You will not find a citizenship question on the 2020 census forms.
But in the months since federal courts permanently blocked the Trump administration from asking the hotly contested question for this year’s national head count, the administration has been pushing ahead with a backup plan — amassing government records to try to determine the U.S. citizenship status of every adult living in the country.
Information from the U.S. Army, federal prisons and the Department of the Interior’s law enforcement system are among the newly disclosed batch of records the Census Bureau says it is using to comply with President Trump’s executive order for citizenship data, according to a memo the bureau quietly posted on its website this month.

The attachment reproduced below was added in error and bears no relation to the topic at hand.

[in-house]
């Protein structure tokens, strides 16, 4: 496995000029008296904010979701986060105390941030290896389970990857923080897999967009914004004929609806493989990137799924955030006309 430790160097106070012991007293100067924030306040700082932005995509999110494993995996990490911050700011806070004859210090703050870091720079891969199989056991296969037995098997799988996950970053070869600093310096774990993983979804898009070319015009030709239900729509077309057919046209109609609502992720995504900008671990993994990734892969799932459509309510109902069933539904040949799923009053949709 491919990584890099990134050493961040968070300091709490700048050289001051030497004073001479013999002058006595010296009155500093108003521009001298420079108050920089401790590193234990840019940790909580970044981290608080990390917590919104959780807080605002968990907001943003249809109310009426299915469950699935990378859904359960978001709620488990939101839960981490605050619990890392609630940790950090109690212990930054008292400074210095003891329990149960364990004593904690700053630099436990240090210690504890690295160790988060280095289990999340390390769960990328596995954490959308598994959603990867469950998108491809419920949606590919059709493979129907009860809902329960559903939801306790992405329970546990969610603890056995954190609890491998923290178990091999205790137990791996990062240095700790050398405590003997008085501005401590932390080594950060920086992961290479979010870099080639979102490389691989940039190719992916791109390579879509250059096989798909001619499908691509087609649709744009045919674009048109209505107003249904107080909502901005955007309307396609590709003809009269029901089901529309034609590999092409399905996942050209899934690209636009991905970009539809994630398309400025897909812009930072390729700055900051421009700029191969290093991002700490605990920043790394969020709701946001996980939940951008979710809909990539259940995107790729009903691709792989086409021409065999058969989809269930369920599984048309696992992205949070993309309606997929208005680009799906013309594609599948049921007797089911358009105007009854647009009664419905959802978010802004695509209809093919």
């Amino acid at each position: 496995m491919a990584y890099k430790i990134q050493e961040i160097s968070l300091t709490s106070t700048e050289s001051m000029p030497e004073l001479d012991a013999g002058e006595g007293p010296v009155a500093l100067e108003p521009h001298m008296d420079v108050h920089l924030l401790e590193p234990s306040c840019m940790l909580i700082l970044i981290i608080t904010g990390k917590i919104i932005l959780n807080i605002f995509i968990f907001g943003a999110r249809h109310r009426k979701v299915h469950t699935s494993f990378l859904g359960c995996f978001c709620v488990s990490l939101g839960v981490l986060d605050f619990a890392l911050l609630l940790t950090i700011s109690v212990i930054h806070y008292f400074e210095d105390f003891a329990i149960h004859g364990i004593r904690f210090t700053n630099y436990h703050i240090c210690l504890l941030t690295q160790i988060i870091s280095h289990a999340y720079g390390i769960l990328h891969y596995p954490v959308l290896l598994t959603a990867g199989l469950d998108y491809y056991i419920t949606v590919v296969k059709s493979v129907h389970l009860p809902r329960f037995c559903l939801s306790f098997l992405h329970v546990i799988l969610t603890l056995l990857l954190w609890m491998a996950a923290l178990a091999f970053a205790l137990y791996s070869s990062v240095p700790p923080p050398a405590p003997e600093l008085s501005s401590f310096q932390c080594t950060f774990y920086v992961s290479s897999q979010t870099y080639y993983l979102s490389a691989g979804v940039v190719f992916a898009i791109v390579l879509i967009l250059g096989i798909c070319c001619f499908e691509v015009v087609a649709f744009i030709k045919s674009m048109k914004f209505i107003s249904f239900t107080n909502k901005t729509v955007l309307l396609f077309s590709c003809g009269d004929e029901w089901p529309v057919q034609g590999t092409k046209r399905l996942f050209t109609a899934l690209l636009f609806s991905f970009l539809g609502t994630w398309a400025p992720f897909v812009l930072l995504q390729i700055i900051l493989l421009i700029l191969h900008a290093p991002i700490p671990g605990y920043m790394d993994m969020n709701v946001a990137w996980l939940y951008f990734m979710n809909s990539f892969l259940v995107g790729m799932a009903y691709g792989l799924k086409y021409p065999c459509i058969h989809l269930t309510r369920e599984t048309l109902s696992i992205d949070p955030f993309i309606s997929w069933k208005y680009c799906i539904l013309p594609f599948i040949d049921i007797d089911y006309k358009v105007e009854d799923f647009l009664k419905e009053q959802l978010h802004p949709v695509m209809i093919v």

Previously released government documents have confirmed that the bureau is also compiling IRS tax forms and data from Medicare and Medicaid, as well as records from the Department of Homeland Security, Social Security Administration and State Department. The bureau has also asked states to share their driver’s license records, and in November, Nebraska’s Department of Motor Vehicles signed an agreement to turn over monthly data about license and ID card holders’ citizenship status, names, addresses, dates of birth, sex, race and eye color.